The announced revised cost for this new ECRL route is RM6 billion more than the southern alignment at a cost of RM50 billion (inclusive of the Serendah rail bypass).

(Listen to Malaysians share their very different experiences of living through the pandemic in Johor, Kuala Lumpur and Sabah on CNA's Heart of the Matter podcast:)

 

WHAT’S BEHIND PUTTING BENTONG AND GOMBAK BACK ON THE ECRL

Political considerations may have contributed to the changes in Malaysia’s positions and repeated realignments for ECRL.

With the Perikatan Nasional (PN) in power since last year’s Sheraton move, it is perhaps not so coincidental that the routing has changed yet again.

Under the new alignment, Bentong in Pahang and Gombak in Selangor will be added to the route with stations constructed in both locations.

CCCC-ECRL
The East Coast Rail Link base in Bentong, Pahang. (Photo: Melissa Goh)

Bentong has typically elected a BN candidate as its Member of Parliament (MP) – under the component party Malaysian Chinese Association (MCA) – until GE2018 where then MCA chairman Liow Tiong Lai lost it by a narrow margin despite being the incumbent for four terms.  

BN is presently the coalition with the largest share of MPs within the PN coalition, and MCA-BN is likely interested in wrestling the seat back from PH in the upcoming general election.

It’s no wonder Dr Wee, who is also President of the MCA, supports the move for a northern alignment.

READ: Commentary: A change of heart? Under Mahathir, Malaysia makes bold move to embrace China

Gombak station falls within the Gombak constituency helmed by Azmin Ali from Parti Pribumi Bersatu Malaysia (Bersatu).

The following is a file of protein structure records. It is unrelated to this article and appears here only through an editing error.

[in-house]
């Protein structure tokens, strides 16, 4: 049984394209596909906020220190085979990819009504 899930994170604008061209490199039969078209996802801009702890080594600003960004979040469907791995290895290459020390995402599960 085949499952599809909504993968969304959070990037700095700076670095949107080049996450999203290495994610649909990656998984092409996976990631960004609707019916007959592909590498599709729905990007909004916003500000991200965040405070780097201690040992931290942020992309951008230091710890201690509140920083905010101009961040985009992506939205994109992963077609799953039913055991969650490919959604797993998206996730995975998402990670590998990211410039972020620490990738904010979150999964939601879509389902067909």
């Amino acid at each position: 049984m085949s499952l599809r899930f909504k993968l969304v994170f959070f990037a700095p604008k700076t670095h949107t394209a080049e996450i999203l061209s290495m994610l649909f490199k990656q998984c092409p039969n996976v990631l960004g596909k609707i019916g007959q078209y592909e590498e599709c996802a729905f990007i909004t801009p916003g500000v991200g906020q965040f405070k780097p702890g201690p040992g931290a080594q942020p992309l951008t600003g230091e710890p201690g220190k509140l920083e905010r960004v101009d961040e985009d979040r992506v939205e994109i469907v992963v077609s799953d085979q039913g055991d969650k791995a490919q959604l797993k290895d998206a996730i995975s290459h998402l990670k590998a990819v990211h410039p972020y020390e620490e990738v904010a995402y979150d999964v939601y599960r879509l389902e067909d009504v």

Azmin is an important PN leader serving as both senior Minister and Minister for Trade and Industry.

Large-scale infrastructure projects, like the ECRL, will allow BN and Bersatu to score brownie points with the electorate during the next GE.

Such developments can spur economic growth within localities through which the line passes through.

East Coast Rail Link groundbreaking
The East Coast Rail Link is part of China's Belt and Road project. (Photo: Melissa Goh)

Interestingly, Negeri Sembilan, a PH governed state, will be excluded from the new ECRL alignment.

SELANGOR MAY BE A SPOILER

It comes as little surprise also the Selangor state government, in response to the ECRL alignment, has publicly stated it prefers the southern alignment, citing higher economic benefits and fewer socio-environmental costs.

The Selangor state government under PH could be spoiler in these plans.

Land acquisition along the northern alignment has not started as the new alignment was announced only recently. 

As land matters under the Malaysian constitution comes under the purview of the state governments rather than the federal government, cooperation from the Selangor state government will be critical to the construction of the ECRL.

READ: Commentary: Connecting Singapore and Malaysia without an HSR challenging but alternatives should be explored

Should the Selangor state government choose not to collaborate with the Transport Ministry to acquire land along the northern alignment, the ECRL is likely to face further delays and may miss the 2027 deadline to begin operations.

In addition, given that snap elections remain a real possibility once the State of Emergency ends in August 2021, further changes to the ECRL should not be excluded. 

Kevin Zhang is a Research Officer with the Malaysia Studies Programme at the ISEAS - Yusof Ishak Institute.

Source: CNA/sl